“A concerning story arose this past week from Padre Island National Seashore on the gulf coast of Texas. For decades biologists at the national seashore have run a Sea Turtle Science and Recovery Program. In short, this widely acclaimed and popular program has helped build the populations of the endangered Kemp’s Ridley sea turtle by taking eggs from turtle nests, incubating them, and then releasing the hatchlings into the Gulf of Mexico.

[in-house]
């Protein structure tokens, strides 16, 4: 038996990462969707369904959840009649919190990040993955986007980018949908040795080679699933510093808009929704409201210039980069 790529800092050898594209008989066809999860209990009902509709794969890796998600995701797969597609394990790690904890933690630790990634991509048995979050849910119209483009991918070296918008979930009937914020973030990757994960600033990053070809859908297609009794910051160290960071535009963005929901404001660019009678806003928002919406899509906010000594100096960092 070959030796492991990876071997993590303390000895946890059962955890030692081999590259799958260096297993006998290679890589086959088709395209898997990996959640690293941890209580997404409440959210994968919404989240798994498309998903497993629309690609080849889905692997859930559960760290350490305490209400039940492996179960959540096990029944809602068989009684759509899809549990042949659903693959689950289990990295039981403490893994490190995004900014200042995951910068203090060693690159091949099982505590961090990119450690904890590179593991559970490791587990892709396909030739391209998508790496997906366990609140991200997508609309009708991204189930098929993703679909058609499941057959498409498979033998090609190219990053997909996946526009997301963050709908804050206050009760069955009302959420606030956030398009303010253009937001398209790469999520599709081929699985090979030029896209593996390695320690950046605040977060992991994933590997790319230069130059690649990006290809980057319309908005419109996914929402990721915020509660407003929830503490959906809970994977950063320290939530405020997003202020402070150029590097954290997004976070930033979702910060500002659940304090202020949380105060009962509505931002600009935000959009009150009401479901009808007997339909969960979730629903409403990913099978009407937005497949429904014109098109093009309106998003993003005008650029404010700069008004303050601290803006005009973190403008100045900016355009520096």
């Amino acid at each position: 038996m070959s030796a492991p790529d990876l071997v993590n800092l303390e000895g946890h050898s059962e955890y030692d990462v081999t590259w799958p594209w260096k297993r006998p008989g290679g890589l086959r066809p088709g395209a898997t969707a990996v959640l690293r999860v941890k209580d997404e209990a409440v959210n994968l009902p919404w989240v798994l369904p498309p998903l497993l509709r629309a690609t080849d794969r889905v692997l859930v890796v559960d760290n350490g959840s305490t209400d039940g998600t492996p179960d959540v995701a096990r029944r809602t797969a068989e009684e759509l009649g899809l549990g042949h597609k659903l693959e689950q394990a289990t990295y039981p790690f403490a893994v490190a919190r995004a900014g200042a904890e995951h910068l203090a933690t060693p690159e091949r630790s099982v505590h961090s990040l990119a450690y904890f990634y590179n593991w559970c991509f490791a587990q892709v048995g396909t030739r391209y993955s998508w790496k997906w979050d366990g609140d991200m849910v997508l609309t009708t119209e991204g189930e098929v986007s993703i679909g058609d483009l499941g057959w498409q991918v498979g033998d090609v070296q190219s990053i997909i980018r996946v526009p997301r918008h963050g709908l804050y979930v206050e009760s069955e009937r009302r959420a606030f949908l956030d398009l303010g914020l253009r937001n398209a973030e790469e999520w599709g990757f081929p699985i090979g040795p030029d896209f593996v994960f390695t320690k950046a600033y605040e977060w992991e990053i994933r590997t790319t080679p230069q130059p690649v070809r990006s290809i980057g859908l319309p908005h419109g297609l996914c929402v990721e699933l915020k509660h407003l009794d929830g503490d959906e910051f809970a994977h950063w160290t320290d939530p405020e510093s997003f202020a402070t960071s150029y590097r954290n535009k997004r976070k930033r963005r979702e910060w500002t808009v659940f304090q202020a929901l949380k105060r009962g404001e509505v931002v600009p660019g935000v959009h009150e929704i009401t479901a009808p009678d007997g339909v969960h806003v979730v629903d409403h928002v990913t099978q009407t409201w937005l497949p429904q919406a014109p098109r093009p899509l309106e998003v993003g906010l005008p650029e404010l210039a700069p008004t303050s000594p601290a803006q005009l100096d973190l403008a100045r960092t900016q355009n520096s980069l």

Despite the successes of this program, Park Service officials now want to reduce funding to the program and make programmatic changes that Public Employees for Environmental Responsibly equates with “conservation malpractice.”
One of the criticisms made in the report is that the turtle recovery program’s roughly $2 million annual budget represents nearly a quarter of the national seashore’s entire budget, to the detriment of other programs.
If the Park Service is concerned about other programs at the seashore, it should boost their funding, not cut that of a program as successful and important as the Sea Turtle Science and Recovery program.”